"Yet, here we were. We were facing one of the most devastating things that I’ve ever been a part of and there we were. It was a tremendously difficult time for all of us. All the media was talking about this assassination. I sat and I watched and I watched the family and I didn’t see anyone crying. I saw everyone standing up and being a Kennedy. I thought it represented something for all of us that when tragedy comes -- and it does come -- you can’t stop. You have to keep going because the race is still going and there’s work to be done to make us better, to open our eyes to see that there is danger and each person is responsible to respond to that danger and sometimes it costs you the very life that you live.

"When practice was over, I went home and just sat. You go to practice and you listen to the radio and you read the newspapers and everyone is talking about it. It was a constant, constant dialogue on how it happened, who did it and why and all of that. My feeling was for the family and what it meant for the family.

"There was absolutely nothing I could do but think about the family. At that particular time, I wasn’t the minister that I am [now] but I was a believer but I didn’t know the power of prayer. I learned about prayer later that these are areas of our lives that we need to know the power of prayer and how to comfort the family through prayer and even though you don’t really know them, you admire them.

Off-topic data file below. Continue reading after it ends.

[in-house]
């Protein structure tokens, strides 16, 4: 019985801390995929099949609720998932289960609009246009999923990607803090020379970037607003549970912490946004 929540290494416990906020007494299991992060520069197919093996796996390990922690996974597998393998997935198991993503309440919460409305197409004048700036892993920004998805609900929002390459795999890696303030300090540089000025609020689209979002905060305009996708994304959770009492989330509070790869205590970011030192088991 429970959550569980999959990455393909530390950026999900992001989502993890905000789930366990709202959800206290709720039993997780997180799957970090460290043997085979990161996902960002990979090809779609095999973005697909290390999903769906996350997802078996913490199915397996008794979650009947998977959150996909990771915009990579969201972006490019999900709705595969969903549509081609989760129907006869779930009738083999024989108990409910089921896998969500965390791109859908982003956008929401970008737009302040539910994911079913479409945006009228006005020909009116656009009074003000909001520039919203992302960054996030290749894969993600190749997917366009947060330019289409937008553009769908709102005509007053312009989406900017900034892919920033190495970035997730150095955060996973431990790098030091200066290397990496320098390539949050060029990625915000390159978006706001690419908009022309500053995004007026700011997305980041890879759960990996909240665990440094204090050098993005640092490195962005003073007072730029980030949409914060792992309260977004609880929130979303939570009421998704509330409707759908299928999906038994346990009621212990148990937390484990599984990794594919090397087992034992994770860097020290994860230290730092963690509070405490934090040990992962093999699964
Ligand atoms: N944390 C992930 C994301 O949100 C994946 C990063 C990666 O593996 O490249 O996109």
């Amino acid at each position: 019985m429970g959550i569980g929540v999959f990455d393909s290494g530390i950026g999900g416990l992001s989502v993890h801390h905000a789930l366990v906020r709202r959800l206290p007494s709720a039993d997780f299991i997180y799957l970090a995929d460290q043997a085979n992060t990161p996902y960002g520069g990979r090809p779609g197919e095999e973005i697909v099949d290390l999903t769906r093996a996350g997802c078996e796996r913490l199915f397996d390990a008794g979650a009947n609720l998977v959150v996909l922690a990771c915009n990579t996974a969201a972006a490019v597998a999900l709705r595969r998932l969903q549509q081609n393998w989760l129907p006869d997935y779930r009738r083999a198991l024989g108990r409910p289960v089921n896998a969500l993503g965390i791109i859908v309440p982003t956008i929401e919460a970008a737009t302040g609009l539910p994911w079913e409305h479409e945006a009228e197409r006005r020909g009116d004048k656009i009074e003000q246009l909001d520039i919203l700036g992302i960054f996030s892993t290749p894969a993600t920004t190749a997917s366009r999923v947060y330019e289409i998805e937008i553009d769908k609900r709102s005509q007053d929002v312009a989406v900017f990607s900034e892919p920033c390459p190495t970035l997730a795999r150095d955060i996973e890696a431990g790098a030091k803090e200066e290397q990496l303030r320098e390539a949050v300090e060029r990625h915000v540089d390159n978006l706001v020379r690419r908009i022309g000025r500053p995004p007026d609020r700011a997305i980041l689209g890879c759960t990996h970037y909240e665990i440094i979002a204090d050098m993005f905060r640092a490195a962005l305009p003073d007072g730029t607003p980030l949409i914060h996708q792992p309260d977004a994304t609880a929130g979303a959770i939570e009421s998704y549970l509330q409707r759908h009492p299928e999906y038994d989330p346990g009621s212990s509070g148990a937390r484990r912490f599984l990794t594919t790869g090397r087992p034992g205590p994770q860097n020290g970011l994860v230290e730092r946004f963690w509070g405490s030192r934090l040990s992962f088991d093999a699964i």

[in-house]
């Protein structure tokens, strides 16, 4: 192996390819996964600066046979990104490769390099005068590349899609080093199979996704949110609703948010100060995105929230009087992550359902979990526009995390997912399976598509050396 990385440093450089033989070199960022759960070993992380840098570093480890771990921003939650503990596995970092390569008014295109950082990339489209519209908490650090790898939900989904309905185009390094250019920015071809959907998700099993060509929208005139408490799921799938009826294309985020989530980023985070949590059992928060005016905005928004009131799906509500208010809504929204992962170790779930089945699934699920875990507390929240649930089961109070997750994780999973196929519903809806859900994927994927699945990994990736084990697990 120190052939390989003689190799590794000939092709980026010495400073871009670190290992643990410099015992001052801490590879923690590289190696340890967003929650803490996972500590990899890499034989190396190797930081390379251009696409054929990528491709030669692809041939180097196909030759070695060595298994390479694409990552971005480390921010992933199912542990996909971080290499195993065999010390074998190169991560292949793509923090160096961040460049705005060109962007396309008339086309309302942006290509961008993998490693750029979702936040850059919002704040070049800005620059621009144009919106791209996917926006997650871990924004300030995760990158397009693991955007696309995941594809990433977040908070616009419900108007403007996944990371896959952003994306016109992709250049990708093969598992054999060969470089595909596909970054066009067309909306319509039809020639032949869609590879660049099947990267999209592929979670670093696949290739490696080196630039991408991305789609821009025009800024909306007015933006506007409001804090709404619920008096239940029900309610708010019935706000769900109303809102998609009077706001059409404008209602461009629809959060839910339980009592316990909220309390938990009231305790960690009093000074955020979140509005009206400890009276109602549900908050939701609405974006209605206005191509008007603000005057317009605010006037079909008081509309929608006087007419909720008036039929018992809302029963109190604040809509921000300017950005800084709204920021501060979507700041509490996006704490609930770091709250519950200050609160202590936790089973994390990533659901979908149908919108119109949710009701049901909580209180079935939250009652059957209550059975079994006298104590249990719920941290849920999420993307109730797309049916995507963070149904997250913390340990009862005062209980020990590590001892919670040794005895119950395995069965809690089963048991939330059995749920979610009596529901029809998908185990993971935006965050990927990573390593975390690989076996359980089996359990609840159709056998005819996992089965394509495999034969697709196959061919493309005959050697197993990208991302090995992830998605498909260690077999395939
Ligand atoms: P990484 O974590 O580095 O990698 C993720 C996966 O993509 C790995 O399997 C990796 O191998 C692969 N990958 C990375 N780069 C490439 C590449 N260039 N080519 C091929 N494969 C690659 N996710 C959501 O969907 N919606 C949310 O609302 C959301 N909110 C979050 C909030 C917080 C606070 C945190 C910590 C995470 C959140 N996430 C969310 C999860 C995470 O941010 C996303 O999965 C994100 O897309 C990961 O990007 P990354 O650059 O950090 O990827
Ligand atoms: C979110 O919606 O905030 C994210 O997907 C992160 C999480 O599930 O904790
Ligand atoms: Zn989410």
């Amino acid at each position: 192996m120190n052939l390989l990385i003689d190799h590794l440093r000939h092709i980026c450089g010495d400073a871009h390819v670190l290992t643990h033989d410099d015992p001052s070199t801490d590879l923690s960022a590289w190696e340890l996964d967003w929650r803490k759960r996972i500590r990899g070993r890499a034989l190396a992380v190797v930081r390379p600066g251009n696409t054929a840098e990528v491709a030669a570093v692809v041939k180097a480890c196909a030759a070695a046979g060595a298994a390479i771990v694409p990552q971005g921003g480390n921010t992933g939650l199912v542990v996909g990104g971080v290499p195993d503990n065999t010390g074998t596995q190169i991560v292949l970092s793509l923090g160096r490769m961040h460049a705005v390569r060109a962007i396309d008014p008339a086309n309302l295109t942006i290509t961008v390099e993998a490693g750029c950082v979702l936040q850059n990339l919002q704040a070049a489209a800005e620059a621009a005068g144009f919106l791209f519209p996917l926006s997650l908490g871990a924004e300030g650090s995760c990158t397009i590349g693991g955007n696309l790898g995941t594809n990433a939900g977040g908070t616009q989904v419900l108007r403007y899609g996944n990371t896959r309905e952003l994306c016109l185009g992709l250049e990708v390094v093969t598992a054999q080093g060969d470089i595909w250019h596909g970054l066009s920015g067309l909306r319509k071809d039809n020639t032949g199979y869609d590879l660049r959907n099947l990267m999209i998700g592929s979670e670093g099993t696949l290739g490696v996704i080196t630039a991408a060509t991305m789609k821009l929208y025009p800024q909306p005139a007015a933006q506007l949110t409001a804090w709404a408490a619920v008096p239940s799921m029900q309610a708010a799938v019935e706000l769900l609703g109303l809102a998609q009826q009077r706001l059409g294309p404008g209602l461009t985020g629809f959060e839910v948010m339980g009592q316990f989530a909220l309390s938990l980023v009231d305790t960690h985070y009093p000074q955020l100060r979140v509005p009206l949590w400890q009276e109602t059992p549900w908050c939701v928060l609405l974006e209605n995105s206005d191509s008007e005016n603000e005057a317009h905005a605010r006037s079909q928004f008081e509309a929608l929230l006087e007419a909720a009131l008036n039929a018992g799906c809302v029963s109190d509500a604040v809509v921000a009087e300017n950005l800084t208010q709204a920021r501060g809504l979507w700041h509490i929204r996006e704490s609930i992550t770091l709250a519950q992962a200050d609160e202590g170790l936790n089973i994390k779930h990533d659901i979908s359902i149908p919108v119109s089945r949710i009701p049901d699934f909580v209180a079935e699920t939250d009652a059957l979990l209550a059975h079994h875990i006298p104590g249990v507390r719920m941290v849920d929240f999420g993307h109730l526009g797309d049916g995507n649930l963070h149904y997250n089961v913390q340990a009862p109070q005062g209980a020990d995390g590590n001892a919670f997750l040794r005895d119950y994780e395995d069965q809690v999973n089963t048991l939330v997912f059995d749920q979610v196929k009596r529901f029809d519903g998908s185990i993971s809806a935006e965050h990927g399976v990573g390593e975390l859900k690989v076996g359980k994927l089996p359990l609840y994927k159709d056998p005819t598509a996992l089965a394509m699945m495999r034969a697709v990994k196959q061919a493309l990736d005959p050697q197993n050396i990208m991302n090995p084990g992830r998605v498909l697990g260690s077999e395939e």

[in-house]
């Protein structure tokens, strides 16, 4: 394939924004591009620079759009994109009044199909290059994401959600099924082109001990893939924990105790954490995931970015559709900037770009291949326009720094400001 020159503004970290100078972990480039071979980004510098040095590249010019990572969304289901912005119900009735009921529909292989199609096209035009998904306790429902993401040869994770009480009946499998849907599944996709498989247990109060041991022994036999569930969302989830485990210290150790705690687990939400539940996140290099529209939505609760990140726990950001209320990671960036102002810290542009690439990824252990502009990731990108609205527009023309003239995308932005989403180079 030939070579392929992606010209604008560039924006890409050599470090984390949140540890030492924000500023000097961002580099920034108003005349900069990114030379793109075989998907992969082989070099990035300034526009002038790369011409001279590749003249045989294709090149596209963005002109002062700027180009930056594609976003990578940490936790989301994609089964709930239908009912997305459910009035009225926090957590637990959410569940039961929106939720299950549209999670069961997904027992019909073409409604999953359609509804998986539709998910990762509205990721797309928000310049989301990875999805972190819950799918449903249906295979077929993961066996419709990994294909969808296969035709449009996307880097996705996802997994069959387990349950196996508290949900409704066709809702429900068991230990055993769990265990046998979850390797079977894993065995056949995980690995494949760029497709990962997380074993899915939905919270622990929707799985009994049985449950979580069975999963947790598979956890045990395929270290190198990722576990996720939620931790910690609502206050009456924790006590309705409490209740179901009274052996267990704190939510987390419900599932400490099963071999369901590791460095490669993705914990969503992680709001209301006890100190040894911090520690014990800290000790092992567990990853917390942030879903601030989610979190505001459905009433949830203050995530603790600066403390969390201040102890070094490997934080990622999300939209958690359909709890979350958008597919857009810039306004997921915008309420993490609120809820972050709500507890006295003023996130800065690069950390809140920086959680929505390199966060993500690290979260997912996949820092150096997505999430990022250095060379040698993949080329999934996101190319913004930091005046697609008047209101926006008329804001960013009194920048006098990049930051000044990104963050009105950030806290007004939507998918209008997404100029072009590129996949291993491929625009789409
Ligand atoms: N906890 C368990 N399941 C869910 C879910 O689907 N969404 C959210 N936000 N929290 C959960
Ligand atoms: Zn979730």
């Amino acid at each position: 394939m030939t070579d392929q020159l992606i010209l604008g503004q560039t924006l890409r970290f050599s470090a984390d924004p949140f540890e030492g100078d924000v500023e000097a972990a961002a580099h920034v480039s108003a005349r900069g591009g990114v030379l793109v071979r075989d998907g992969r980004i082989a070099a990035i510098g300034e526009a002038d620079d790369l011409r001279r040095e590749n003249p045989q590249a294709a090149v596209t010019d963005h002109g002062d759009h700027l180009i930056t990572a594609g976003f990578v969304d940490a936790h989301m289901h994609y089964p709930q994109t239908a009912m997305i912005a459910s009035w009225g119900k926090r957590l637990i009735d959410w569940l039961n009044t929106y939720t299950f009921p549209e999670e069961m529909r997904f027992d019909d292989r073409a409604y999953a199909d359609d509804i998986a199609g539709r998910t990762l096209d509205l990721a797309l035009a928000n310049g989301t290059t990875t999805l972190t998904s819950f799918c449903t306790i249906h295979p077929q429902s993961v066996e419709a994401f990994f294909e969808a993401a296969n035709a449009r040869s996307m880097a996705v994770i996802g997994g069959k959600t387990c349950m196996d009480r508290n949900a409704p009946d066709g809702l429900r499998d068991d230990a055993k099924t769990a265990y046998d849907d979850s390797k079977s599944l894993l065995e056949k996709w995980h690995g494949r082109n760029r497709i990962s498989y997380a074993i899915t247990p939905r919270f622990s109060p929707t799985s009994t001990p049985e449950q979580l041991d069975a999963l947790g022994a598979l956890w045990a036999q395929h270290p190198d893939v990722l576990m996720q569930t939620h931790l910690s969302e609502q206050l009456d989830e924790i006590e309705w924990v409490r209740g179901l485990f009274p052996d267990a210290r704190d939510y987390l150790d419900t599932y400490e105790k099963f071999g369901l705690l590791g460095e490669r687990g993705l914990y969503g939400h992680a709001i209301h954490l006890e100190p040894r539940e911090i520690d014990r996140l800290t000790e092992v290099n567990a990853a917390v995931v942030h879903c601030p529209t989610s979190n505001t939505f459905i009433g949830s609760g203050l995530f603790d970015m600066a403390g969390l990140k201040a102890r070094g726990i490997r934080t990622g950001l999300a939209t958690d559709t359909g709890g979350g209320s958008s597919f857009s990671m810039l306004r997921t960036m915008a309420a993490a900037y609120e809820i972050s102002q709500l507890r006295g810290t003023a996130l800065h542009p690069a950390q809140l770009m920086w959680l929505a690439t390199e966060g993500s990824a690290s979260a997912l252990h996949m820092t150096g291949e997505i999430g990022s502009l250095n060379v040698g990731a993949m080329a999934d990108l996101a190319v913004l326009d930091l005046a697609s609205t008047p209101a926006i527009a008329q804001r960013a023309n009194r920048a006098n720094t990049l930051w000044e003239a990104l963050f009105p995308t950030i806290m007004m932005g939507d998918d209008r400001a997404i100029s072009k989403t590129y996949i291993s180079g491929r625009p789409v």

“The thing that goes through my mind [thinking about it today] is how did we miss this? We all thought everyone was happy and everyone was enjoying it. But we never realized that there are people that hate us. Suddenly, you wake up and realize that regardless of what you do good, people still don’t like you for it. I became aware and I began to be very watchful of people. I would no longer allow people to say derogatory remarks about other people when I was around them. I was very cognizant of the way athletes behaved themselves when they were in the public eye when other people were measuring their actions. I began to speak up. Quietly, I would say to that person or that group that we have a responsibility to be better representatives of the light.

“I just would like to say to the Kennedys that they gave a lot for this country and this country owes them a lot, not because of what they did, but because they stood and they represented what was good about our country and they got involved in issues that sometimes were controversial but they got involved to make our nation better.”

-- Grier, 81, as told to ESPN.com Rams reporter Nick Wagoner

JFK Remembered: Joe Namath

November, 21, 2013
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Joe NamathAP PhotoJoe Namath remembers what he was doing at Alabama when he heard the news.
The former New York Jets Super Bowl-winning quarterback reflects on the 50-year anniversary of the assassination of President John Fitzgerald Kennedy: